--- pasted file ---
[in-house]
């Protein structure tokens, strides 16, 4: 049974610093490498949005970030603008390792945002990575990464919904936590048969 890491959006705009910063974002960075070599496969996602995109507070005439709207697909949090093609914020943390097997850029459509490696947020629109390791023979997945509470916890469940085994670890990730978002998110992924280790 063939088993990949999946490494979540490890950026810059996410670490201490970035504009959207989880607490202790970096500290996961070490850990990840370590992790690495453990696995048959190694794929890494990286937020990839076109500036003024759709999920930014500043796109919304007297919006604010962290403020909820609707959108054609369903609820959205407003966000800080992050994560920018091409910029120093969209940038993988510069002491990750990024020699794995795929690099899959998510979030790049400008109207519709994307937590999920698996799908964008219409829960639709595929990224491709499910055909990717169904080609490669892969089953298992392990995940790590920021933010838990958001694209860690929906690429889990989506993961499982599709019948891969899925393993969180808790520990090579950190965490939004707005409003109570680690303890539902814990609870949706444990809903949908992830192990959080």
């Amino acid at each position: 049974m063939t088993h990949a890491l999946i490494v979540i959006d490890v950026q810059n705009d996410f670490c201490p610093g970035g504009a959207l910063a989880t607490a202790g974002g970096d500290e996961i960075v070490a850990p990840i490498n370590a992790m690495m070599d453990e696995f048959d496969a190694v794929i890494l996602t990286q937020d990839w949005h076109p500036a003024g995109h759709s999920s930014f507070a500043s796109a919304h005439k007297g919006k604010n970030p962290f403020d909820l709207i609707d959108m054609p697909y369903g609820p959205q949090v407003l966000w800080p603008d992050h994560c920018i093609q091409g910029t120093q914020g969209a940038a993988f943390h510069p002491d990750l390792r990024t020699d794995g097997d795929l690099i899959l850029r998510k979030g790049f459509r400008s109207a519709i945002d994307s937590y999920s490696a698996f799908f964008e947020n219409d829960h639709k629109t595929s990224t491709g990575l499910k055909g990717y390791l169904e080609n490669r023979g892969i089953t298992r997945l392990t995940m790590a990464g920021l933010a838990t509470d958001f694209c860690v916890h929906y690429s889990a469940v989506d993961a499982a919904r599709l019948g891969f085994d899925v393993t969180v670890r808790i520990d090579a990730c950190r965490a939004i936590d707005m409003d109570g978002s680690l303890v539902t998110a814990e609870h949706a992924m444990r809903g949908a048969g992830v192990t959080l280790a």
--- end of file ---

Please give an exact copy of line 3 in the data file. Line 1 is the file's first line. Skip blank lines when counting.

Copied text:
């Amino acid at each position: 049974m063939t088993h990949a890491l999946i490494v979540i959006d490890v950026q810059n705009d996410f670490c201490p610093g970035g504009a959207l910063a989880t607490a202790g974002g970096d500290e996961i960075v070490a850990p990840i490498n370590a992790m690495m070599d453990e696995f048959d496969a190694v794929i890494l996602t990286q937020d990839w949005h076109p500036a003024g995109h759709s999920s930014f507070a500043s796109a919304h005439k007297g919006k604010n970030p962290f403020d909820l709207i609707d959108m054609p697909y369903g609820p959205q949090v407003l966000w800080p603008d992050h994560c920018i093609q091409g910029t120093q914020g969209a940038a993988f943390h510069p002491d990750l390792r990024t020699d794995g097997d795929l690099i899959l850029r998510k979030g790049f459509r400008s109207a519709i945002d994307s937590y999920s490696a698996f799908f964008e947020n219409d829960h639709k629109t595929s990224t491709g990575l499910k055909g990717y390791l169904e080609n490669r023979g892969i089953t298992r997945l392990t995940m790590a990464g920021l933010a838990t509470d958001f694209c860690v916890h929906y690429s889990a469940v989506d993961a499982a919904r599709l019948g891969f085994d899925v393993t969180v670890r808790i520990d090579a990730c950190r965490a939004i936590d707005m409003d109570g978002s680690l303890v539902t998110a814990e609870h949706a992924m444990r809903g949908a048969g992830v192990t959080l280790a």